How COVID-19 Is Changing B2B Marketing

The global pandemic continues to affect every area of our lives and our businesses. To discuss what should be top of mind for marketers, Ruth Stevens talked with Roger McDonald, a seasoned sales and marketing executive to gather his views on what’s going on with B2B marketing and offer insights.

The global pandemic continues to affect every area of our lives and our businesses today. I reached out to my longtime colleague and friend Roger McDonald, a seasoned sales and marketing executive and thoughtful observer of things related to B2B marketing, to gather up his views on what’s going on, and how B2B marketers should be thinking.

How do you see COVID-19 changing the nature of B2B sales and marketing going forward?

I see it as another in a long line of disruptions in the buying and selling process. COVID-19 is a shock to the system. Such disruptions are fertile ground for innovation.

This one is unusual because it affects aspects of the business that marketing does not always touch. We must ask ourselves, “What is this crisis communicating to my customers and stakeholders? And what are my behaviors saying?”

This is a good time for what I call an “everything communicates” audit.

What’s that? 

Like a marketing audit, but recognizing that there is a message in everything a company does. So, you examine not just the product, or features, or messaging, or value proposition. You look at every customer touchpoint, to ensure consistency and excellence. With the pandemic, the customer will be judging you on different criteria. Is your supply chain flawless? If you’ve had a breakdown in delivery, how have you communicated that to your customers? Do your customer-facing employees practice good hygiene?

Where is there an opportunity to innovate in a crisis like this?

If you can innovate through the crisis, and show customers superior performance, it will have a lasting effect on the customer relationship. Of paramount importance is how you make them feel when they are struggling.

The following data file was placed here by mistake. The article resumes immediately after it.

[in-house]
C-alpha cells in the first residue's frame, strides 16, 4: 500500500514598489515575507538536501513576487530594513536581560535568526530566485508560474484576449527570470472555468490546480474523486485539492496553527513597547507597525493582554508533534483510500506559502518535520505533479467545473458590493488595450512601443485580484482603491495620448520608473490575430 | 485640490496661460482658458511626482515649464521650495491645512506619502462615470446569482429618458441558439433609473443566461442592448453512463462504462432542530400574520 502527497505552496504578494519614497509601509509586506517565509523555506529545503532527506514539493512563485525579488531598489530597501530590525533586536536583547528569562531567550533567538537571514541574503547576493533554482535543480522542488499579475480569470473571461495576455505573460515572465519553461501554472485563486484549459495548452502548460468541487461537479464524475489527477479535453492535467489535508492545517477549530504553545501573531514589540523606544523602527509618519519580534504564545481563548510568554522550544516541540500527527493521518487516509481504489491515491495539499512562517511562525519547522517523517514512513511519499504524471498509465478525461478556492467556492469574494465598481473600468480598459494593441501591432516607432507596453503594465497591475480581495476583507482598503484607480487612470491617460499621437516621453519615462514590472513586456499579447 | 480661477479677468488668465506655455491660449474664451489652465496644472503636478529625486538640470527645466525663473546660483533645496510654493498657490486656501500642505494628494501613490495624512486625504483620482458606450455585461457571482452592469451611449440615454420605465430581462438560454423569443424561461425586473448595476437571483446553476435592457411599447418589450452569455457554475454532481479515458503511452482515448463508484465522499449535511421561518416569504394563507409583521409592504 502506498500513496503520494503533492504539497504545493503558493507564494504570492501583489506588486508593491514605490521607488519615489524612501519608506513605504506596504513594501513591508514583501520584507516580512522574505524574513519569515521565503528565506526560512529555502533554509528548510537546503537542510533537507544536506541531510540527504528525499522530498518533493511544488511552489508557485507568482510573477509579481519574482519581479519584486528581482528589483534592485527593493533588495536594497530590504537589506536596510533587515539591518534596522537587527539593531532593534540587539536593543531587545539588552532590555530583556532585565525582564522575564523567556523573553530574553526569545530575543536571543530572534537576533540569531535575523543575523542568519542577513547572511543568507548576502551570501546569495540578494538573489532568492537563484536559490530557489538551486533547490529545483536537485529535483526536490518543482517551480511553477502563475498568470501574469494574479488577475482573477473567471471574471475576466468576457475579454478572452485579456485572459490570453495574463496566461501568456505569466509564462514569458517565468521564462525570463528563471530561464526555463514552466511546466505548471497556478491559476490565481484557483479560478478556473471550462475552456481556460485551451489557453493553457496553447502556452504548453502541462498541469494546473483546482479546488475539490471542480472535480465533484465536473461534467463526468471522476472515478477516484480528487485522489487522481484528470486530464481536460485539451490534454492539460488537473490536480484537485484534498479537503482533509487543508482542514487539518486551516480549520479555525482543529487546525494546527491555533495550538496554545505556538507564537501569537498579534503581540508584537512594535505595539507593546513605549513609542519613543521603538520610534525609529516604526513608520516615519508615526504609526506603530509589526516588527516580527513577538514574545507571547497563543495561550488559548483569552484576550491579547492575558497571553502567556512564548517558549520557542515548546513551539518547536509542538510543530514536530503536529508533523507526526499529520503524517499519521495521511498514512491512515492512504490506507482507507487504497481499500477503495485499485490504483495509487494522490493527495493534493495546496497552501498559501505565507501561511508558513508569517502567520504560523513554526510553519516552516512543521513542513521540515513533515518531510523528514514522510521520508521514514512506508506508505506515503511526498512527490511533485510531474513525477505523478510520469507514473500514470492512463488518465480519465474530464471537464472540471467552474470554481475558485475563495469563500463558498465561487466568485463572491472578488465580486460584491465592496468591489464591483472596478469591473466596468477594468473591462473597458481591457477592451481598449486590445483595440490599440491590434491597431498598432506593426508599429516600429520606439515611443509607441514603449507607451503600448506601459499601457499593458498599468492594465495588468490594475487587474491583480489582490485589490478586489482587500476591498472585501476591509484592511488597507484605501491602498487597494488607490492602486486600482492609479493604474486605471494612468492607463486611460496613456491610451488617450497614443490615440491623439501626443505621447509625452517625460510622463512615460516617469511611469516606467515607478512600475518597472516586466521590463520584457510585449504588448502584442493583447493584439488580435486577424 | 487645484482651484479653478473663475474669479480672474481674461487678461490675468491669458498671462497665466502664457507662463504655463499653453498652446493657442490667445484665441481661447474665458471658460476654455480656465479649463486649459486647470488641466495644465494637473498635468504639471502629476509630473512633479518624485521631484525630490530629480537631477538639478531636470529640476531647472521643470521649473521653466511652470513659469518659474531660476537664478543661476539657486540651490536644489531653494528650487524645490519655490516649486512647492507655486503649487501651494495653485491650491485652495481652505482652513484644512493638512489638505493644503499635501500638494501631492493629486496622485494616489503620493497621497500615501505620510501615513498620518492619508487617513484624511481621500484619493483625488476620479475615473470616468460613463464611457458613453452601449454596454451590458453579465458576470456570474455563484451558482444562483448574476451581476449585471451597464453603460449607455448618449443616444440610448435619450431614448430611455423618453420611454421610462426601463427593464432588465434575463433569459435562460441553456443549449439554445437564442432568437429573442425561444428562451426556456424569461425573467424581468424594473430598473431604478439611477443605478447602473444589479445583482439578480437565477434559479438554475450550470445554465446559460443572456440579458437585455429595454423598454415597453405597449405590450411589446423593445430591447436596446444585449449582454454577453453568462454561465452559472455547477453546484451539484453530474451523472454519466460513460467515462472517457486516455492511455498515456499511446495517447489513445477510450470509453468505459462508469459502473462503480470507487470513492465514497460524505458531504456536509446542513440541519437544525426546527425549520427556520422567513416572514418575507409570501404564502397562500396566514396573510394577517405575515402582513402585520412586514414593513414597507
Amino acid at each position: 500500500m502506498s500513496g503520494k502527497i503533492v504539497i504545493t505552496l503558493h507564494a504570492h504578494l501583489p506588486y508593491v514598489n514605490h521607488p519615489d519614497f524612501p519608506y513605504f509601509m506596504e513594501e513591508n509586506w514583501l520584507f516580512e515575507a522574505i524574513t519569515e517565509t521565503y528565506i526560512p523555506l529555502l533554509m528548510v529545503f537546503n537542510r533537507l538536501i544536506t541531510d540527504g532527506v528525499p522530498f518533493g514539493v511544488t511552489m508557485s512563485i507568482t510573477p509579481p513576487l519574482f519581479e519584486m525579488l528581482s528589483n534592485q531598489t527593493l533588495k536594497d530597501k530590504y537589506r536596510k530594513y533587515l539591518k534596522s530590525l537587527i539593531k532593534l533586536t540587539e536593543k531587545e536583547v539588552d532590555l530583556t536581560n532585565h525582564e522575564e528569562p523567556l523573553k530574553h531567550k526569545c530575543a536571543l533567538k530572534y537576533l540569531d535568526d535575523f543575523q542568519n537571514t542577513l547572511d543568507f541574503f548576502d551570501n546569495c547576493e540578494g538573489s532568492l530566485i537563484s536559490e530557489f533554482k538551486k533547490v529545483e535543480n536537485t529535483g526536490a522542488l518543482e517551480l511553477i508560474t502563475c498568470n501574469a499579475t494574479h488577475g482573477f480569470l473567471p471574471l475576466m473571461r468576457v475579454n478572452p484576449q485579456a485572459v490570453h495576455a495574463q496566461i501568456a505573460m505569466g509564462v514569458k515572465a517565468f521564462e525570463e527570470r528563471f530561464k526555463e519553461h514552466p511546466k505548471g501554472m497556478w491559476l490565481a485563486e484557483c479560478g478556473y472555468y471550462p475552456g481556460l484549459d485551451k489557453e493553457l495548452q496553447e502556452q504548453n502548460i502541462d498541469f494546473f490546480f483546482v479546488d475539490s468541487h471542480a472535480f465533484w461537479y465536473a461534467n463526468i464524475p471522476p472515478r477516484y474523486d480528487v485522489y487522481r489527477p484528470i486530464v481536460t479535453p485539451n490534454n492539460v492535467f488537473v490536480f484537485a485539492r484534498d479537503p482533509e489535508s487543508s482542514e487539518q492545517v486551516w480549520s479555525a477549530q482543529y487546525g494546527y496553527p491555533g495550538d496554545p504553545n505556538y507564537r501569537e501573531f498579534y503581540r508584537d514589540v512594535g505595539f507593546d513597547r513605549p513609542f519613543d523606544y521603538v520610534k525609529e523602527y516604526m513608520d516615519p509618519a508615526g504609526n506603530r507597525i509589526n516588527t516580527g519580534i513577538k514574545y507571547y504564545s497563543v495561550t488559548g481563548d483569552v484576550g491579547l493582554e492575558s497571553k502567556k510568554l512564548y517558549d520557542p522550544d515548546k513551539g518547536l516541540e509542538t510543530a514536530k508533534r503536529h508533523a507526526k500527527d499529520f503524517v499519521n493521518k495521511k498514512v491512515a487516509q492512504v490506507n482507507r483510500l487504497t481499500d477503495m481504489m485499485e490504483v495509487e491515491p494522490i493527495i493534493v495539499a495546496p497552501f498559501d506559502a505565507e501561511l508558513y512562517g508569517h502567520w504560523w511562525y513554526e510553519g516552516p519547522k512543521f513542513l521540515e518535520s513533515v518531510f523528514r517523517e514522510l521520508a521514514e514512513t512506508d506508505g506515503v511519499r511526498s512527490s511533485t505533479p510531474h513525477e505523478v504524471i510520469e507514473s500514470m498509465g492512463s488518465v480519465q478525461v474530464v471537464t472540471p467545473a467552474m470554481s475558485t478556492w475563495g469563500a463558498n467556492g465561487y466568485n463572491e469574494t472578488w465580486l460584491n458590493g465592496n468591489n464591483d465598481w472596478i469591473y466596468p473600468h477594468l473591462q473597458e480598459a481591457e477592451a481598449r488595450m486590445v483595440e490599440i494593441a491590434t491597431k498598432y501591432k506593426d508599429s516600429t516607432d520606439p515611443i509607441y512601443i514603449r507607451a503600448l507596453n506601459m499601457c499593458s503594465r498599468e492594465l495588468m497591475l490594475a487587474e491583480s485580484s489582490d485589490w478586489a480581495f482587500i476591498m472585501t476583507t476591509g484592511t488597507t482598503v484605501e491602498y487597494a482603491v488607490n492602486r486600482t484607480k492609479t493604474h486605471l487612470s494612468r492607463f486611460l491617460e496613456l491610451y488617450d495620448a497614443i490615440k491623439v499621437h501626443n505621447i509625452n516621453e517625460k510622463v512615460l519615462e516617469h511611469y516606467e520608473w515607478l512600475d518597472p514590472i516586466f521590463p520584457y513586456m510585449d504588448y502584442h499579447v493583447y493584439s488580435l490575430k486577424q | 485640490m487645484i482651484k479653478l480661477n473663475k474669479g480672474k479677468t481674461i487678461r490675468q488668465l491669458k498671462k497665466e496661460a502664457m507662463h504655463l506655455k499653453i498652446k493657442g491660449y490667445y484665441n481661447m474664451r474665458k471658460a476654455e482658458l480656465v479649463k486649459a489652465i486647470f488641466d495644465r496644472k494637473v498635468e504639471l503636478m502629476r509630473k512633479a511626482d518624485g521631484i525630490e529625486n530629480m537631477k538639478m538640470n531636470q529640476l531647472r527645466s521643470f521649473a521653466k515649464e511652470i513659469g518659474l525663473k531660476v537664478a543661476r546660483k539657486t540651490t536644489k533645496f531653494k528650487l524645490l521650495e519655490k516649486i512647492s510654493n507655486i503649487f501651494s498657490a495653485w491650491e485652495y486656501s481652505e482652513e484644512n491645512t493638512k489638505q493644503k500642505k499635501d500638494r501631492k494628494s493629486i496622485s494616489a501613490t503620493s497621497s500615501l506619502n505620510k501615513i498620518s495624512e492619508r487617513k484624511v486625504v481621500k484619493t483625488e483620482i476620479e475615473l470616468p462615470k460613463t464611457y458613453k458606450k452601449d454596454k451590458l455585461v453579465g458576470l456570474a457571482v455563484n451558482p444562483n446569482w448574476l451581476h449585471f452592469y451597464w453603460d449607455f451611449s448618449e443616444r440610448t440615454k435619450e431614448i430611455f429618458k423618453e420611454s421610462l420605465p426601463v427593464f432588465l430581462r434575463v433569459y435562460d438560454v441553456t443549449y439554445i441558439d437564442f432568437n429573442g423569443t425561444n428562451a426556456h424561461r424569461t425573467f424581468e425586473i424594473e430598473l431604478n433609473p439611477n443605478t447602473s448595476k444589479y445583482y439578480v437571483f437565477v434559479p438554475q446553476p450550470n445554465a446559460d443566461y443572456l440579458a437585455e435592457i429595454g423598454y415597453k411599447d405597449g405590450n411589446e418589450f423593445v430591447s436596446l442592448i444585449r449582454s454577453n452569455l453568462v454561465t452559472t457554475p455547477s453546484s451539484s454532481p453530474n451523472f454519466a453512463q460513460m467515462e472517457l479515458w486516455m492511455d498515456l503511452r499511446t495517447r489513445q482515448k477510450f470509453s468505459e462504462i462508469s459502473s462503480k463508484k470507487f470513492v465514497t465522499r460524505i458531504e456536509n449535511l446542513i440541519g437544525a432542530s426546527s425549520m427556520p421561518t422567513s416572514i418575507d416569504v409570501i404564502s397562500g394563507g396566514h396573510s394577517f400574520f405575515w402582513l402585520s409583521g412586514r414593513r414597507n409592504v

Much of it comes down to speed and agility, and the ability to change how you interact with existing customers. Consider this: One of my clients reorganized — in just 48 hours — the way they deliver customer service. They set up a service system combining virtual and on-site processes, which reduced service call times from nearly 2 hours to 28 minutes. More importantly, the new system addressed their customer’s desire to reduce non-essential physical contact.

How has the role of marketing changed?

The roles of both sales and marketing have been changing for a while. COVID-19 is just the latest iteration.

B2B sales was historically a matter of face to face, physical contact. The past 30 years have seen enormous change, what with building security concerns in the 1970s, and then with 9/11.

Technology accelerated the change, with databases, email, social networks, digital advertising, online RFP price bid systems, all dramatically impacting the nature of customer engagement — and increasing the importance of marketing and IT. Marketing is no longer just about advertising, brand, and leads. It is involved in every stage of the customer relationship.

So, where is this heading? 

As you see, there had already been major change in recent decades. I believe COVID-19 will drive further change. We already see upticks in virtual engagement, AI-driven programs for both lead generation and point-of-contact engagement. Will the sales person function disappear?  Or will sales people morph into project managers? No matter what, it’s easy to see sales people moving from two-to-three sales calls to more like four-to-seven productive calls a day.

Here are some other examples: